The preparations for widespread challenging this year have alarmed some election officials.

"This creates chaos and confusion in the polling site," said R. Doug Lewis, executive director of the Election Center, an international association of election officials. But, he said, "most courts say it's permissible by state law and therefore can't be denied."

In Ohio, Republicans sought to play down any concern that their challenging would be disruptive.

"I suspect there will be challenges," said Robert T. Bennett, chairman of the Ohio Republican Party. "But by and large, people will move through quickly. We want to make sure every eligible voter votes." He added, "99.9 percent will fly right by."

Challengers on both sides said they were uncertain about what to expect. Georgiana Nye, 56, a Dayton real estate broker who was registered by the Republicans as a challenger, said she wanted to help prevent fraud and would accept the $100 for the 13 hours of work and training.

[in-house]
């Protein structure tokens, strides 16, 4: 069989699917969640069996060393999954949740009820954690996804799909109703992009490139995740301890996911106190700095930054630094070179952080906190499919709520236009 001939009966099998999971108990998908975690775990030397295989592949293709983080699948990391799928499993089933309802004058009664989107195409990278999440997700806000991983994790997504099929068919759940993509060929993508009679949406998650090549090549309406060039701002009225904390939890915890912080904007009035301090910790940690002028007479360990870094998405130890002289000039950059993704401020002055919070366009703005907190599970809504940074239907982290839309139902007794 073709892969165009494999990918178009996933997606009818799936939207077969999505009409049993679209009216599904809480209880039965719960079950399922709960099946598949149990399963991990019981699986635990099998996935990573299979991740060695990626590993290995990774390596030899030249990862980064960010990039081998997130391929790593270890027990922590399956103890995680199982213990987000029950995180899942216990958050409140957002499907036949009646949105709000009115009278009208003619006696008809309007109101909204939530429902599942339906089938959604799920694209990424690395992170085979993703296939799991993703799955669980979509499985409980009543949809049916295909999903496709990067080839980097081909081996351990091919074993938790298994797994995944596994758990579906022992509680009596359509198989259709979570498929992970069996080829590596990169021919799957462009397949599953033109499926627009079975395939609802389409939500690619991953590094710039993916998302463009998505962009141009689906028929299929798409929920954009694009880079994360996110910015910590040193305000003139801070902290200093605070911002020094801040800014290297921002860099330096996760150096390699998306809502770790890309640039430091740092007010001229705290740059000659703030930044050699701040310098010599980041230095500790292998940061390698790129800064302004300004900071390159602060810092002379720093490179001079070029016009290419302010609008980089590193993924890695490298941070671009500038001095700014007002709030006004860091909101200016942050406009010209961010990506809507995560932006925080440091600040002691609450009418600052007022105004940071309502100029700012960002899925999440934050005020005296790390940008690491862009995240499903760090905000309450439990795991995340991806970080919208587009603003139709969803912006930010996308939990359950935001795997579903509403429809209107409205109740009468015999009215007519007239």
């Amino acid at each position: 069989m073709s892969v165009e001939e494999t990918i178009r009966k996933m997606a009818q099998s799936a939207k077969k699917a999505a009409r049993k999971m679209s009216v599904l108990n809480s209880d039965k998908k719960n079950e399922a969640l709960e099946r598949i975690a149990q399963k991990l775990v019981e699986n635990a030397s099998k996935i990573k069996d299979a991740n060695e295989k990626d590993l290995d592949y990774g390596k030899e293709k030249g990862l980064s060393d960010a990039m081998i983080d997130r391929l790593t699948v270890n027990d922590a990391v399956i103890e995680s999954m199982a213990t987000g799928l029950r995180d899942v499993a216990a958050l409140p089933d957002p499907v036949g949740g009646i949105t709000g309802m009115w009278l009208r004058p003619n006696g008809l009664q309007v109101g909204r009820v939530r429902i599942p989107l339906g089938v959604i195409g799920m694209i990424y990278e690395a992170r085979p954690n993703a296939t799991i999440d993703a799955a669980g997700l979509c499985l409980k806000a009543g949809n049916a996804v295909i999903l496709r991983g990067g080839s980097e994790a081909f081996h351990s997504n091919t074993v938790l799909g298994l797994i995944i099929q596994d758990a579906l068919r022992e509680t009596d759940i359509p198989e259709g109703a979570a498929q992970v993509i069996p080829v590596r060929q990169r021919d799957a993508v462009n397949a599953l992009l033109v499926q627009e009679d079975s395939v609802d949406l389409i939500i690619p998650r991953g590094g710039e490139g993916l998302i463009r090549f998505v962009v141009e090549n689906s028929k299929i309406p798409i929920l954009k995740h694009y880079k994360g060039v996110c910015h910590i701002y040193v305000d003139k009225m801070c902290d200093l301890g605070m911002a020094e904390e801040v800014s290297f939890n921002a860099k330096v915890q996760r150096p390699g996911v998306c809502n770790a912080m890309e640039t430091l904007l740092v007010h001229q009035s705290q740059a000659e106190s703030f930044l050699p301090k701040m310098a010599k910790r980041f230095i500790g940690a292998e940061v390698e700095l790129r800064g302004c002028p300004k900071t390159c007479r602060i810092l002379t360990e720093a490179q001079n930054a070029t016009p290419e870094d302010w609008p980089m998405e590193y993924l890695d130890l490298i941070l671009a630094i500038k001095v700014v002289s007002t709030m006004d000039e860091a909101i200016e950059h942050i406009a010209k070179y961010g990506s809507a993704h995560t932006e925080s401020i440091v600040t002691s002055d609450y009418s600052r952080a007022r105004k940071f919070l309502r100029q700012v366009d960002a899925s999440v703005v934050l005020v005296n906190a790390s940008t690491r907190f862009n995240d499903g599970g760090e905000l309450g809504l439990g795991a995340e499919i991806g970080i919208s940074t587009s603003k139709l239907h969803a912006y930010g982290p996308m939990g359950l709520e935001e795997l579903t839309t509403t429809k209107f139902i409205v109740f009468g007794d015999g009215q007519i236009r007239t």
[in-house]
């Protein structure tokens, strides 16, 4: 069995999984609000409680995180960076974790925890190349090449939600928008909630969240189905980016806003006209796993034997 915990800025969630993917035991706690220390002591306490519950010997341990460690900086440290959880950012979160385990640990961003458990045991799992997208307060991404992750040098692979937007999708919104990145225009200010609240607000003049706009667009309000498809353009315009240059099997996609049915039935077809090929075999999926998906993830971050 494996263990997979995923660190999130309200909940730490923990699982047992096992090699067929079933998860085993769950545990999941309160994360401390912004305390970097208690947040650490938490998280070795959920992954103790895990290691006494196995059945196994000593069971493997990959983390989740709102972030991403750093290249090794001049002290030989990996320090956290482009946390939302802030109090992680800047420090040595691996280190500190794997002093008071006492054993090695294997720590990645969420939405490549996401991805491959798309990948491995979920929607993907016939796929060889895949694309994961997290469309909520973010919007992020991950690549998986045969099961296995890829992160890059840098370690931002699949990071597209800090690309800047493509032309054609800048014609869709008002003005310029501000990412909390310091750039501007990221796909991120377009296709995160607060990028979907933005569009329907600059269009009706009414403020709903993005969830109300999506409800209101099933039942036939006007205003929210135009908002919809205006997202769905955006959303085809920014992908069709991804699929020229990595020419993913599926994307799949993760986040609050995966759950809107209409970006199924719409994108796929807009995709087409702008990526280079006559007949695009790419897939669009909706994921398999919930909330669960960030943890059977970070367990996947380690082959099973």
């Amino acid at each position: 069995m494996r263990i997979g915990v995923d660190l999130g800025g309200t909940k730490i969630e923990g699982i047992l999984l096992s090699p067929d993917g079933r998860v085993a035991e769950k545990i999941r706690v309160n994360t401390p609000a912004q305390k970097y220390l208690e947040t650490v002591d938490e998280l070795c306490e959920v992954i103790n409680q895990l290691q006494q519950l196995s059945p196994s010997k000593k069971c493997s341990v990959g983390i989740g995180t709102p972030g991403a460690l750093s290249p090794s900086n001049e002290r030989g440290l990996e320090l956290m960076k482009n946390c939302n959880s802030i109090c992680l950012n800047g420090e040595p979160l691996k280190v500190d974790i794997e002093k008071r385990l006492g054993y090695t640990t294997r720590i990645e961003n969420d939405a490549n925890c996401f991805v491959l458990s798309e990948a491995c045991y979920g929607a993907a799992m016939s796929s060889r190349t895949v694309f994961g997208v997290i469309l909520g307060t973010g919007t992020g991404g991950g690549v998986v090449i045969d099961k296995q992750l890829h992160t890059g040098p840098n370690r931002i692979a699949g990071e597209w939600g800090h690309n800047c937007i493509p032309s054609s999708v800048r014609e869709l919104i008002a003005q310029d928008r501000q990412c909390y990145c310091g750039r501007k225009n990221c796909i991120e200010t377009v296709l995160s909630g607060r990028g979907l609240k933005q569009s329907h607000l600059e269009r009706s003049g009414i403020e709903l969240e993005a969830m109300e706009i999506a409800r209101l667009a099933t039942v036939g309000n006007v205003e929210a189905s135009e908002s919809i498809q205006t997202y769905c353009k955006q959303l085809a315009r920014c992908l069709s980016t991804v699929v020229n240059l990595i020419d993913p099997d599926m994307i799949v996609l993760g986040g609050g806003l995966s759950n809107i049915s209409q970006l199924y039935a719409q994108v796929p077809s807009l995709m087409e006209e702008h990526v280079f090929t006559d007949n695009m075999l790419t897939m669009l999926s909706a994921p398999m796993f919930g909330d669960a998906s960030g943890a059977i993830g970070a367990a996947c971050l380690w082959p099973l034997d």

For the Democrats in Dayton, Ronald Magoteaux, 57, a mechanical engineer, said he agreed to be a poll watcher out of concern for new voters. "I think it's sick that these Republicans are up to dirty tricks at the polls," Mr. Magoteaux said. "I believe thousands of votes were lost in 2000, and I want to make sure that doesn't happen in Ohio."

Democrats said they were racing to match the Republicans, precinct by precinct. In some cities, like Dayton, they registered more challengers than the Republicans, election officials said. But in Cuyahoga County, where the Republicans said they had registered 1,436 people to challenge voters, or one in every precinct, Democrats said they had signed up only about 300.